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The Chicago Police Department incorporates social media as a new and innovative means to engage and educate the public, Sgt. Antoinette Ursitti of CPD News Affairs said. Right now, the CPD has more than 40,000 followers collectively on Facebook, Nixle, and Twitter.

Do you know who your online friends are? They could be the law

by Alexandra M. Schwappach
April 21, 2011

Who are your friends on Facebook?


One of them could be a police officer, and you might not even know it.


As social networking becomes more deep-rooted in our daily lives, more and more law enforcement agencies are using online media as a tool in their daily work. 


The benefits for law enforcement agencies are many, said Lauri Stevens, principal consultant for LAwS Communication, a Boston-based communications consulting firm. They include using social media for community outreach and putting a more friendly face on a police department. Sites like Facebook and Twitter, she said, often help police get the word out about something not covered in the news.


“Social networks allow police departments to notify the hard-to-reach or the impossible-to-reach,” Stevens said.


It can also help a police department seem more approachable.


“Many law enforcement agencies haven’t thought of themselves as a brand,” Stevens said. “But with these new tools, that is something they can build.”


Stevens estimates that close to 10 percent of the 18,000 U. S. law enforcement agencies are using social media such as Facebook, Myspace and Twitter in their work. Many of them are using them more extensively in investigations and to gather intelligence on suspects like gang members and pedophiles, she said.


There are limits, however, to how police officers can use social media.


“They can’t do anything illegal,” Stevens said. “But that isn’t to say that they are friending people while posing as someone who is not a police officer.”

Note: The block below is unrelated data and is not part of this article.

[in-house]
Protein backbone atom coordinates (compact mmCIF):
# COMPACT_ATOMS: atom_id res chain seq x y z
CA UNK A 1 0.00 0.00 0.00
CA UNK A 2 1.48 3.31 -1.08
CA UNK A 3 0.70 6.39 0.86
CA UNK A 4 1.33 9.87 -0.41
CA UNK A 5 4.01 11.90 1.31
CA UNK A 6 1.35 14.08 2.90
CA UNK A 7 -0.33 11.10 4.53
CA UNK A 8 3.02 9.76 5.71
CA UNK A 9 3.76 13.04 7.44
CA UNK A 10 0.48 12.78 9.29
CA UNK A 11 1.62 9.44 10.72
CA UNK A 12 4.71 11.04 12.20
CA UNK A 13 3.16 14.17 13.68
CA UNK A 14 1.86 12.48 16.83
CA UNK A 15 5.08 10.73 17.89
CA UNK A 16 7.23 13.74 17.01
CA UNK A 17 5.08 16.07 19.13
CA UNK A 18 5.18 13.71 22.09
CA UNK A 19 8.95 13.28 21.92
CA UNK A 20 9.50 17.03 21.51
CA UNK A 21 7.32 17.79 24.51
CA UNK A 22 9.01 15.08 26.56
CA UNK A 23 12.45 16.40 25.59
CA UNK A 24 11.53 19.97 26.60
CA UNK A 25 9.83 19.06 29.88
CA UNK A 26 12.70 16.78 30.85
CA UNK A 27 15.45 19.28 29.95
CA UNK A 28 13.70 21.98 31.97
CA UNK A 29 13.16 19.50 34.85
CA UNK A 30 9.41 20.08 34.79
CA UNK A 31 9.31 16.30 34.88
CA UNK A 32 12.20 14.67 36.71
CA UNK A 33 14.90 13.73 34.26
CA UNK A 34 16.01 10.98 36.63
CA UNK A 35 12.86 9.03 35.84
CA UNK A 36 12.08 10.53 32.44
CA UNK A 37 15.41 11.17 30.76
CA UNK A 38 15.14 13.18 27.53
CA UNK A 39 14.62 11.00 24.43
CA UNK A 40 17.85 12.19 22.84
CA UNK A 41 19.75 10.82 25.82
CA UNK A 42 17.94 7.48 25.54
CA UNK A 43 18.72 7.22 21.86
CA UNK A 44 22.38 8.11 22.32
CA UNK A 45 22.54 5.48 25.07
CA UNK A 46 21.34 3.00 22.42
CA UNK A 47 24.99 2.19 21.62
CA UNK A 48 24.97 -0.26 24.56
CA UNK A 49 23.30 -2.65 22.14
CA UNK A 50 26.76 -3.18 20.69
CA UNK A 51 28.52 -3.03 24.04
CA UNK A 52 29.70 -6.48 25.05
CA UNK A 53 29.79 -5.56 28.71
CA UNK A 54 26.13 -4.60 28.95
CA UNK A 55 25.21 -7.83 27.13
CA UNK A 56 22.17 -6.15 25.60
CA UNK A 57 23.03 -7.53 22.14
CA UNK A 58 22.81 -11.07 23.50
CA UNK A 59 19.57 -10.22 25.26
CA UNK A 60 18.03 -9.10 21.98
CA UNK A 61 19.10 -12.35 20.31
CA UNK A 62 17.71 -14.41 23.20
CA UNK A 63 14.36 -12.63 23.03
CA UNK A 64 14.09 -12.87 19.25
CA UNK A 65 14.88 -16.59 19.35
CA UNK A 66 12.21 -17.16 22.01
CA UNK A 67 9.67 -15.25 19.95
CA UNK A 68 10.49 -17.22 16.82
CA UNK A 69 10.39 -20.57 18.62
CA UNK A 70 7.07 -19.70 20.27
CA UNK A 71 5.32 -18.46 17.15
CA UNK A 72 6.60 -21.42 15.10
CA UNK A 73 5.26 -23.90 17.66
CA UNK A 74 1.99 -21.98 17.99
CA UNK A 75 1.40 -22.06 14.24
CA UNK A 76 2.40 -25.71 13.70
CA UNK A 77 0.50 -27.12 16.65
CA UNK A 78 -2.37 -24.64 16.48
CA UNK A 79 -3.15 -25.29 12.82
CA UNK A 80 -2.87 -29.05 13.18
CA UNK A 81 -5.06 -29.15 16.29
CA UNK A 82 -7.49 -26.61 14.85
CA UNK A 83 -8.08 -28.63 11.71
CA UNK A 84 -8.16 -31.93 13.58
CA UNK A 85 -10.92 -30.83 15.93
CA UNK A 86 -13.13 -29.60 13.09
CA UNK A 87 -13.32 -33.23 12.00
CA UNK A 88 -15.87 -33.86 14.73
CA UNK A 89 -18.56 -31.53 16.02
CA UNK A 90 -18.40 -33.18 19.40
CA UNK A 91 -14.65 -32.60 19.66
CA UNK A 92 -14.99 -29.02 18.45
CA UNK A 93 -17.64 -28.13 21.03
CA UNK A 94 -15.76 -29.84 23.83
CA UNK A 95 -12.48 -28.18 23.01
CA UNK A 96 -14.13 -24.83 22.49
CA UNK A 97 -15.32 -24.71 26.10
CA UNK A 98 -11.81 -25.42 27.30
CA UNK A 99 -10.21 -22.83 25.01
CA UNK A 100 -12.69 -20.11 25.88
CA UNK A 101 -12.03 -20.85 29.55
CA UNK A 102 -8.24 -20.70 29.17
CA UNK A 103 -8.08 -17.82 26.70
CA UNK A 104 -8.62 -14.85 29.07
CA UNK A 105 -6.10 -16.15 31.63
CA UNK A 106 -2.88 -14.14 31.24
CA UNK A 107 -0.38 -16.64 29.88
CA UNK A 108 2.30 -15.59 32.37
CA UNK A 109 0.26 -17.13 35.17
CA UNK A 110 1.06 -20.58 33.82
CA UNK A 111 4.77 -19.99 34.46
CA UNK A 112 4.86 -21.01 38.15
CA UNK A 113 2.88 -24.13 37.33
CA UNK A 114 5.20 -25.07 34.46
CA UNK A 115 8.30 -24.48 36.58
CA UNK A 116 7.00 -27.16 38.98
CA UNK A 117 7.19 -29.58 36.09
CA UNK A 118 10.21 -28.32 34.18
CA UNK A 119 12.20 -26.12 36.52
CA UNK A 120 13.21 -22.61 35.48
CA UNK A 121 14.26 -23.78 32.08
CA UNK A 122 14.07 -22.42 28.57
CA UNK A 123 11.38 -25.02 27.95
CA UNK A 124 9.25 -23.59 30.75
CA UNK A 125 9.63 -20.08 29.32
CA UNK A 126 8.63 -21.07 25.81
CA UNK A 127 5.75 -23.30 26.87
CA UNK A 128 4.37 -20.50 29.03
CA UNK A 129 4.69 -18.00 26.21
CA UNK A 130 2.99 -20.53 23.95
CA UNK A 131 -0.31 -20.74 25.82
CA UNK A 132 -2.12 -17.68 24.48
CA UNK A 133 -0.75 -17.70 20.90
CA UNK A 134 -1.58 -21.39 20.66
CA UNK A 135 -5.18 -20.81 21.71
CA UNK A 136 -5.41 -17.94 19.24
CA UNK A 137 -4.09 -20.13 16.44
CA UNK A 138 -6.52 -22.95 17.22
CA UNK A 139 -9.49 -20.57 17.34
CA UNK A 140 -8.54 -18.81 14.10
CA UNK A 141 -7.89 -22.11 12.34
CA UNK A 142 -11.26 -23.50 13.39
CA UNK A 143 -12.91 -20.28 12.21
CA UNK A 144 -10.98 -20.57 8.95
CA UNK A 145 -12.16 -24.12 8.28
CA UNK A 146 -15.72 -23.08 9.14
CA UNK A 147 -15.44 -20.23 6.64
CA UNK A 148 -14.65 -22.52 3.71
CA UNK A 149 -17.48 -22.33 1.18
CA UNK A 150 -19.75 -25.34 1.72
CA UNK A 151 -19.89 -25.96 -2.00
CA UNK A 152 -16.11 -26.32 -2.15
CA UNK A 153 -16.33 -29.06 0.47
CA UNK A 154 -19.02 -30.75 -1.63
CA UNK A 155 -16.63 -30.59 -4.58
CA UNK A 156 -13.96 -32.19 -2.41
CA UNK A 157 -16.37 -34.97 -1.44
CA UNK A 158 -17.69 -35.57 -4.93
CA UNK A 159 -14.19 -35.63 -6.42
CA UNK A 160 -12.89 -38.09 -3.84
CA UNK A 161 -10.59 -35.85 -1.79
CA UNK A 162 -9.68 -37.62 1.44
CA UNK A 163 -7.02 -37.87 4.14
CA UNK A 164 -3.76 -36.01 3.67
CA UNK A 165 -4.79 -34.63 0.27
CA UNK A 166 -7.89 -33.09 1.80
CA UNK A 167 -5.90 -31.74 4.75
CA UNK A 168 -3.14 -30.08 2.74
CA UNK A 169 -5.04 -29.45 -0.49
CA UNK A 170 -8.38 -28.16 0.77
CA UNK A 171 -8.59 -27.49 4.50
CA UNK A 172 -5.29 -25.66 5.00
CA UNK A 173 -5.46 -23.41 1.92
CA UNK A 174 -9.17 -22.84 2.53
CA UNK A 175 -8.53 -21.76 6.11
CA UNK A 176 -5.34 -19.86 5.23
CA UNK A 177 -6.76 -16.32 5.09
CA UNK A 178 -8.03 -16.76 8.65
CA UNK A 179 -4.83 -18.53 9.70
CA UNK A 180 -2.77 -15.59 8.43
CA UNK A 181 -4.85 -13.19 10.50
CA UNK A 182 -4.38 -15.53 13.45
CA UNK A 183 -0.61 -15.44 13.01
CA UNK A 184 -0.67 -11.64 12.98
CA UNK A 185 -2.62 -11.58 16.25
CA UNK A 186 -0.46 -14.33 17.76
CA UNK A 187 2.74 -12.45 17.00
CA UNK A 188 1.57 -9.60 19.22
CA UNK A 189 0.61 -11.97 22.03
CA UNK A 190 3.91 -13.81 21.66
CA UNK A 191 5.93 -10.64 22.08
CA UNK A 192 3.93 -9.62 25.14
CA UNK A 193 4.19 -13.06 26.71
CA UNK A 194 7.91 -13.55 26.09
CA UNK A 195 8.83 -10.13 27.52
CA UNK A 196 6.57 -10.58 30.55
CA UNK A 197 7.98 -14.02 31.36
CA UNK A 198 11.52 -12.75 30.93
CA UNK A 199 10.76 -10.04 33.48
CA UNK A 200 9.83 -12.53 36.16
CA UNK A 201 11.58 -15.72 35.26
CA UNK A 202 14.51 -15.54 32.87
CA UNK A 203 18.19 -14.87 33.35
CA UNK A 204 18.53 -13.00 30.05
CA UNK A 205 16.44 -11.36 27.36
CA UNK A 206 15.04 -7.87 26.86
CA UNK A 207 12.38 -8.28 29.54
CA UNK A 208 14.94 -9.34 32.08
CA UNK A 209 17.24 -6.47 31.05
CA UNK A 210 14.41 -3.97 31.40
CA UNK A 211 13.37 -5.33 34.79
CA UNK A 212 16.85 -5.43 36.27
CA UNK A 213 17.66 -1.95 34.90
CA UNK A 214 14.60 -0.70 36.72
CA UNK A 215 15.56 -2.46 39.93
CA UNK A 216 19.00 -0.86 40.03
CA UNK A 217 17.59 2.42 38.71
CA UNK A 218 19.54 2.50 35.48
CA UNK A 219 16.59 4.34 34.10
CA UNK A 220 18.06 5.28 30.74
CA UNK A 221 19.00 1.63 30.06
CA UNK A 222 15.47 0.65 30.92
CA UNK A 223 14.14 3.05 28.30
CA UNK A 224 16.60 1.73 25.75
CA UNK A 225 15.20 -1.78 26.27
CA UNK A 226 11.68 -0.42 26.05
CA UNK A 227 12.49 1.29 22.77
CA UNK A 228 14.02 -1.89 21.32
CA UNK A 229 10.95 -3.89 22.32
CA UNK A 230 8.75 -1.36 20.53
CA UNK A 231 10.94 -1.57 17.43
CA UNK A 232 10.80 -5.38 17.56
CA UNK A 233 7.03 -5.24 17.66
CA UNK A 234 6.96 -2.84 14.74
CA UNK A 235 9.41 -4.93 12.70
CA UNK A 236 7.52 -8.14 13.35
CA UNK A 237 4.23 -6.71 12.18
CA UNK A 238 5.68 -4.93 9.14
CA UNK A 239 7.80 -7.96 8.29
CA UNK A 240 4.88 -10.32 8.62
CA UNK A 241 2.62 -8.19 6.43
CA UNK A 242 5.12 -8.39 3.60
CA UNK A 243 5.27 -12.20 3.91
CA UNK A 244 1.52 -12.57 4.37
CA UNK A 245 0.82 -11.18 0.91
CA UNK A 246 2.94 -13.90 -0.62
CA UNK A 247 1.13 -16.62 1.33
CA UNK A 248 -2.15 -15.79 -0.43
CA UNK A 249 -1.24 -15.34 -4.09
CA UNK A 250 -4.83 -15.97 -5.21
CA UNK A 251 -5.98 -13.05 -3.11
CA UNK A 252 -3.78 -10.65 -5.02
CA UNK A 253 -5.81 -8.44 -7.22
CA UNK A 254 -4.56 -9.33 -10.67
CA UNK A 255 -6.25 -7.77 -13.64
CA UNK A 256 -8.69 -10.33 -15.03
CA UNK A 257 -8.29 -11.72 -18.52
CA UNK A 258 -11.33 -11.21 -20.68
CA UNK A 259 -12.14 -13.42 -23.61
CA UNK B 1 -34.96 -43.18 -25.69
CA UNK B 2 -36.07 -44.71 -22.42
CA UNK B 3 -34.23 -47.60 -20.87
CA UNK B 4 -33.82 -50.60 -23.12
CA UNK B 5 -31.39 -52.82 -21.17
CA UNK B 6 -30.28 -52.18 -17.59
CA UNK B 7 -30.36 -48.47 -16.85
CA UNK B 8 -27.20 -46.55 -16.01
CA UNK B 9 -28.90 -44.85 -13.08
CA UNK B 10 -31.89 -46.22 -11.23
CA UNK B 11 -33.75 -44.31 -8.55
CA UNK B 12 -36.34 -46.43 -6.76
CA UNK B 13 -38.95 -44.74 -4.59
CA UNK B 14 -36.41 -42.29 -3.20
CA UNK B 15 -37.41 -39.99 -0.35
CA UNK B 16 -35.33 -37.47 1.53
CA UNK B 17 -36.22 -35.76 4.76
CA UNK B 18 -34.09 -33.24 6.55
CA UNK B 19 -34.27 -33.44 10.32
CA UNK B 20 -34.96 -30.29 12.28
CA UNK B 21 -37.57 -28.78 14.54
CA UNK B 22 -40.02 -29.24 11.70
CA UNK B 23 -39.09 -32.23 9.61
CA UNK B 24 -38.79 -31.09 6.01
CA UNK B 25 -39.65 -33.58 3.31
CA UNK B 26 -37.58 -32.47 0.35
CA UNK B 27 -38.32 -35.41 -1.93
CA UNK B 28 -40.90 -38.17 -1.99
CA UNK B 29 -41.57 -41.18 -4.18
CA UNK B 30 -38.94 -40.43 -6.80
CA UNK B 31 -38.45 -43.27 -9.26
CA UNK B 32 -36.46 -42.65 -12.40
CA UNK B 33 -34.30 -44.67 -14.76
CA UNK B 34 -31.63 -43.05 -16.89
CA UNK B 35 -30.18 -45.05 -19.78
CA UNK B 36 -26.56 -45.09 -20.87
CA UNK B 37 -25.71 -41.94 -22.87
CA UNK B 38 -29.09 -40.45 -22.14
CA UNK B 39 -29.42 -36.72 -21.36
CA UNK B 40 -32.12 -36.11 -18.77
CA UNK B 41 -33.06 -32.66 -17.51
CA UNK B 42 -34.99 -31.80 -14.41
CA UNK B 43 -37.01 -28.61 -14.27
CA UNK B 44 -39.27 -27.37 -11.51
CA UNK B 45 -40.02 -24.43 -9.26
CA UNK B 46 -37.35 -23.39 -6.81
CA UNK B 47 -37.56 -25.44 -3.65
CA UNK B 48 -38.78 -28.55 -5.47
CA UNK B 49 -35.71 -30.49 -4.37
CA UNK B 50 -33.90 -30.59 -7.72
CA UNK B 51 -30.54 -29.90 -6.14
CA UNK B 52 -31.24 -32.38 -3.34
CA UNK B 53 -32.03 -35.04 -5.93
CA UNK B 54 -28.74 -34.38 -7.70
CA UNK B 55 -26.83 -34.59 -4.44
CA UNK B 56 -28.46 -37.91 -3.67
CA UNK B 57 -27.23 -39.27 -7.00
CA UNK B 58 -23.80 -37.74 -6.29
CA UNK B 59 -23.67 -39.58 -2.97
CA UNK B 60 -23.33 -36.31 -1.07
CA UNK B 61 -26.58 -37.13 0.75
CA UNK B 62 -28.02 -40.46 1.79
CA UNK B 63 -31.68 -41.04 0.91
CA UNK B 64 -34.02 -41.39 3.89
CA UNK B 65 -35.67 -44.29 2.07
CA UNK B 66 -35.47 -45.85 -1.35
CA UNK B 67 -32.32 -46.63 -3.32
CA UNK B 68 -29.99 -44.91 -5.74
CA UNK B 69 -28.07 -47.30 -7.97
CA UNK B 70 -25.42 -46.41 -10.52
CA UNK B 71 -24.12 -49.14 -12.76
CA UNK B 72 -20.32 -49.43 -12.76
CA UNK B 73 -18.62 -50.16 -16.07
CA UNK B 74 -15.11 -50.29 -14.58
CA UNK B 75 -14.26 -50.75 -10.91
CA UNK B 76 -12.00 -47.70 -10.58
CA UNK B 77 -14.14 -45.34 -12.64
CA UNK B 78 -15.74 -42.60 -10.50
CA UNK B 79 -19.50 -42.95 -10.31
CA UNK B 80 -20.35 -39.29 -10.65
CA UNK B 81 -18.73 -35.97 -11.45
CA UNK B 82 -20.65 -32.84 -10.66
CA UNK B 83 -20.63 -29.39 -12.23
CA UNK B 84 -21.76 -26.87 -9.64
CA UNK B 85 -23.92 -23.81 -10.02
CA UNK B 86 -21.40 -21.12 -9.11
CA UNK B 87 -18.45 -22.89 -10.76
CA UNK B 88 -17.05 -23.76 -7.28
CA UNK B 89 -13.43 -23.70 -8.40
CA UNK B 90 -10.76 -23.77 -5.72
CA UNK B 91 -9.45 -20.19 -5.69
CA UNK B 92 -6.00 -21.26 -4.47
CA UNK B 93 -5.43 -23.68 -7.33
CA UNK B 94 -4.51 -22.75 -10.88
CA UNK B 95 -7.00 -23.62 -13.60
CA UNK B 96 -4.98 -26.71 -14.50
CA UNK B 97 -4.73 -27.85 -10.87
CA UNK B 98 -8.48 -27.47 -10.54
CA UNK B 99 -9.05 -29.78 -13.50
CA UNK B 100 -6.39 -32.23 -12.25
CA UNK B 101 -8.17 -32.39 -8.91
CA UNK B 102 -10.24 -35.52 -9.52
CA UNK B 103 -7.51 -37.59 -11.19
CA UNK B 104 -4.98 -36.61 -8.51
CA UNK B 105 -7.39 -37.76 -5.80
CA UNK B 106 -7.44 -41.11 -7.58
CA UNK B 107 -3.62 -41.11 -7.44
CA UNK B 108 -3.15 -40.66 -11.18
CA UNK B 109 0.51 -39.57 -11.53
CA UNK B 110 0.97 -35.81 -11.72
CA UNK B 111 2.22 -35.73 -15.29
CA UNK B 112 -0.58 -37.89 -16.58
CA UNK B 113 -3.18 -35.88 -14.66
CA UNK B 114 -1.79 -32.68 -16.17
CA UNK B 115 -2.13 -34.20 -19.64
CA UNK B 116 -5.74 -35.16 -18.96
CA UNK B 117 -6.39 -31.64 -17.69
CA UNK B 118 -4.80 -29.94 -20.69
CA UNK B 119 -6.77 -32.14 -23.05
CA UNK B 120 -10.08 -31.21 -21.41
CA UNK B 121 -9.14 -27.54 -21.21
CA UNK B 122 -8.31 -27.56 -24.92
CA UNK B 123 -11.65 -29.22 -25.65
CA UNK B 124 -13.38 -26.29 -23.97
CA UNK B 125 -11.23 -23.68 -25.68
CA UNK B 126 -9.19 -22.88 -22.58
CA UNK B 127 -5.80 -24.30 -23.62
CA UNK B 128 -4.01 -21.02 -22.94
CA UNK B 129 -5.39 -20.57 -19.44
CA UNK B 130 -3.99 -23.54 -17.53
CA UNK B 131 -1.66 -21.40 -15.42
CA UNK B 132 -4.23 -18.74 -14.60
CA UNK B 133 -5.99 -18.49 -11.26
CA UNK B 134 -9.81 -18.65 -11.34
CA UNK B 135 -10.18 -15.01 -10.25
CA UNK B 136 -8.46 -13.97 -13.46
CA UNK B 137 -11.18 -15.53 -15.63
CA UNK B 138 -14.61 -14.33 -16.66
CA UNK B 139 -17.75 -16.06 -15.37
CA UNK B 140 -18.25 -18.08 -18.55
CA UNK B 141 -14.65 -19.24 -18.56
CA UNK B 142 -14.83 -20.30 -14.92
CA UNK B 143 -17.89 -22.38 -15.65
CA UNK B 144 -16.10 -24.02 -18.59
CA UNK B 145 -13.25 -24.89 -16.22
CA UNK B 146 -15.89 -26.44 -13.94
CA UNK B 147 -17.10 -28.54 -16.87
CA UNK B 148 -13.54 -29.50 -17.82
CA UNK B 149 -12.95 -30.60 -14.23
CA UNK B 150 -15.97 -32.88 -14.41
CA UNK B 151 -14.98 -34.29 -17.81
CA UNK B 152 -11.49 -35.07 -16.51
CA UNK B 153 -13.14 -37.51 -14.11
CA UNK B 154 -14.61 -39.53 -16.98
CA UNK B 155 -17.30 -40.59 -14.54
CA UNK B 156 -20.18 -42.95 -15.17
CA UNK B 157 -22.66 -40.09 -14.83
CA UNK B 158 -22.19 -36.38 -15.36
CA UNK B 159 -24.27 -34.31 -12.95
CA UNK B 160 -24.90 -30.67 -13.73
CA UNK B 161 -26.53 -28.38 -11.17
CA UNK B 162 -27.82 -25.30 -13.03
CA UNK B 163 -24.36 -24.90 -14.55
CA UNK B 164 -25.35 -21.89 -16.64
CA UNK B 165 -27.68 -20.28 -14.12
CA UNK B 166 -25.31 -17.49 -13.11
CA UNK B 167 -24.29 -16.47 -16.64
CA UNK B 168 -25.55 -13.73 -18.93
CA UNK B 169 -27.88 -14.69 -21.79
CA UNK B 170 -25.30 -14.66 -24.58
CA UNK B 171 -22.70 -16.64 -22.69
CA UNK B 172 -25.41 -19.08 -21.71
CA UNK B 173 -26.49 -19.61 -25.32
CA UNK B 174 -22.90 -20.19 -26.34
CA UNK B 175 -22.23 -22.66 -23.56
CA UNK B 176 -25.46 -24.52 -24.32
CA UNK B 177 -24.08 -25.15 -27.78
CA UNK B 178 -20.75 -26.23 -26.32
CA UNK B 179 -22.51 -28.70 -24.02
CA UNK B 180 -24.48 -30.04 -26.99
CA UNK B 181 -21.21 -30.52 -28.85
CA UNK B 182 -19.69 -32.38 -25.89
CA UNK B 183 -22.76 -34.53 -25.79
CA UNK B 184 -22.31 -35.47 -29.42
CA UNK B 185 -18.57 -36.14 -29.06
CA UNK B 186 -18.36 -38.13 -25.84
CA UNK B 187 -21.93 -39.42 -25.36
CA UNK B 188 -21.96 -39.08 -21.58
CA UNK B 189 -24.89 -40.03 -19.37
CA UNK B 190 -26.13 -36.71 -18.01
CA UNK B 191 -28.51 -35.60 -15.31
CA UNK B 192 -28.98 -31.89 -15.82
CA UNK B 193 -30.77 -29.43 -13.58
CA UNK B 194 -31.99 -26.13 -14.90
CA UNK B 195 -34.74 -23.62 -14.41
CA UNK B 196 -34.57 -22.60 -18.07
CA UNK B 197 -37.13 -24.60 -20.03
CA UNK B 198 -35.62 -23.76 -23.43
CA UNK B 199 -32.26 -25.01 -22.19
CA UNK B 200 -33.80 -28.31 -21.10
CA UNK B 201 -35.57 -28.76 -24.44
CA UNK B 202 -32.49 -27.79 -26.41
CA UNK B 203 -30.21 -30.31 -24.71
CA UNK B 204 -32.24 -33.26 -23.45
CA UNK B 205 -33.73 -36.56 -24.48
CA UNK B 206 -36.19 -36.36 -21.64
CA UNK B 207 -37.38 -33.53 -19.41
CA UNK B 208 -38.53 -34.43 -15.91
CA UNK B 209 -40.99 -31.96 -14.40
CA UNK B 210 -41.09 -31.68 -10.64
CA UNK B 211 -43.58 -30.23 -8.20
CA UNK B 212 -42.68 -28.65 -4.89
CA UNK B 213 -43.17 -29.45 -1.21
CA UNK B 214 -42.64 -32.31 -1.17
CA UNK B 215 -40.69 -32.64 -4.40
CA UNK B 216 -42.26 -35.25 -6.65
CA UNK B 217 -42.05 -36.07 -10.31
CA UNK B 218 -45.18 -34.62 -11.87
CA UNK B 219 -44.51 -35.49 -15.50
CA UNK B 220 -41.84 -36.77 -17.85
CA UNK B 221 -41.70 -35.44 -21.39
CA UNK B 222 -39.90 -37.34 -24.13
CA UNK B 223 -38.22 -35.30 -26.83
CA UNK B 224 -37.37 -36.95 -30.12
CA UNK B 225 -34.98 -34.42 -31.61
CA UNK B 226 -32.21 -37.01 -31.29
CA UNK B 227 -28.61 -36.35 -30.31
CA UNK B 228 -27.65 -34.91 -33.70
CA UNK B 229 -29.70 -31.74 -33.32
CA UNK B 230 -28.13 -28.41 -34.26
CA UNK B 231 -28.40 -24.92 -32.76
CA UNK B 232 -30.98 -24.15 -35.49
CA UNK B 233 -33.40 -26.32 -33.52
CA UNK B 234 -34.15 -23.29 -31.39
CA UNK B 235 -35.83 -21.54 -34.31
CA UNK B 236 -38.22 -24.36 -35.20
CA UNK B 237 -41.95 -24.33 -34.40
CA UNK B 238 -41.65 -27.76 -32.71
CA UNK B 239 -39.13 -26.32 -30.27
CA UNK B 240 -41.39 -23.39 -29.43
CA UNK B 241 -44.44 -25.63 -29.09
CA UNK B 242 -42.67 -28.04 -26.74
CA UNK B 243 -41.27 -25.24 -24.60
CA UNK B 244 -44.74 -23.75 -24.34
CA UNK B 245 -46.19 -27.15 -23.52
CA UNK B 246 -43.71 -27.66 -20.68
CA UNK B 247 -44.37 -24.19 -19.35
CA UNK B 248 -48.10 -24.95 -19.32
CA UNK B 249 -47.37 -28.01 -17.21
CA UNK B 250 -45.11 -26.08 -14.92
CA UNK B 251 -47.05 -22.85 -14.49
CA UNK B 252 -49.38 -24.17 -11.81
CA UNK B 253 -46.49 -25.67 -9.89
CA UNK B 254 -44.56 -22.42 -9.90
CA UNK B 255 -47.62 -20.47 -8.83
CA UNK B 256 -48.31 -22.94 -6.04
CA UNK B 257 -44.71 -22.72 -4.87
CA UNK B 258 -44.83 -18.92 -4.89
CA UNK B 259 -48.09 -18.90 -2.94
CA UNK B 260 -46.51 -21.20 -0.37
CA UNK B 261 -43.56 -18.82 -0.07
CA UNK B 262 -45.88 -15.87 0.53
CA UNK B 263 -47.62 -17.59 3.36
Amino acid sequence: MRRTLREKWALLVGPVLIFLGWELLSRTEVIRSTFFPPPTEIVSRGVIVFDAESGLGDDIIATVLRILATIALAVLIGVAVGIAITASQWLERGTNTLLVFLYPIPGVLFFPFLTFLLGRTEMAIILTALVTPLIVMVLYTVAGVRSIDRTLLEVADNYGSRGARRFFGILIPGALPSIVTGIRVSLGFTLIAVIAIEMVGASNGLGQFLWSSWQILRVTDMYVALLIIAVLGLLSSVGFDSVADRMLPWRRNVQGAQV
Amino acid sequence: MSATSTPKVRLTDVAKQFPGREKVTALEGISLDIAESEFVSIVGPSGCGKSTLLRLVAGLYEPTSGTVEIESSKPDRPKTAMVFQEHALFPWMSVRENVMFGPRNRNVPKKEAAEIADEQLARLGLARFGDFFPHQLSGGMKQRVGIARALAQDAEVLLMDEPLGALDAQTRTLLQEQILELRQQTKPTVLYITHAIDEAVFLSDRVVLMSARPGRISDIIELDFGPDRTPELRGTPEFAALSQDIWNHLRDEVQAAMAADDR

In west suburban Naperville, the police department’s high-tech crime unit uses Facebook and Myspace on a regular basis to investigate illegal activity, said Community Affairs officer Sgt. Gregg Bell.  Though he could not reveal specific details, Bell said officers often have to assume an identity to find the information they need.


“They do what they have to do in order to be successful in their investigation,” he said.


Naperville police also use Twitter, primarily to send instant updates about things like road closures and traffic updates. But the department uses Facebook and Myspace as a major investigative tool for ongoing cases.


“We use those sites the most during runaway or missing person investigations,” he said. “With permission, we can look at who they spoke to last, where they were last, etc. It has proved successful on numerous occasions.”


People seeking a job with the police department should be especially careful about their Internet postings.  Several applicants for jobs with the Naperville Police Department have been rejected because the department found unsavory pictures or posts on their Facbeook profiles.  Even police officers themselves have been suspended or fired because of content they posted online.


“This social media,” Bell said. “It cuts both ways.”


Though all social media users should protect their online profiles,  police need to take extra safety precautions. Police need to be careful when identifying themselves as officers, Stevens said, especially when positing pictures of their family online. 


“Someone who wants to do harm to a law enforcement official can easily find them online and target them,” Stevens said.


Anyone using tweets, pictures and posts can be geo-located, which means that savvy computer users can find the exact location from which those pictures or messages were posted, she said.  So the same technology that police use during investigations can be used against them.  


On May 9-11 LAwS Communication will hold its third annual Social Media the Internet and Law Enforcement conference in Chicago. Designed for law enforcement professionals, it will focus on police safety on social networks.


Stevens urges police departments to create policies that deal specifically with online networking. 


“Police usually have a policy for everything they do, but they are just now figuring out how to write the policies for social media,” she said. “These policies need to be adapted or created from the get-go so the department doesn’t run into any legal problems.”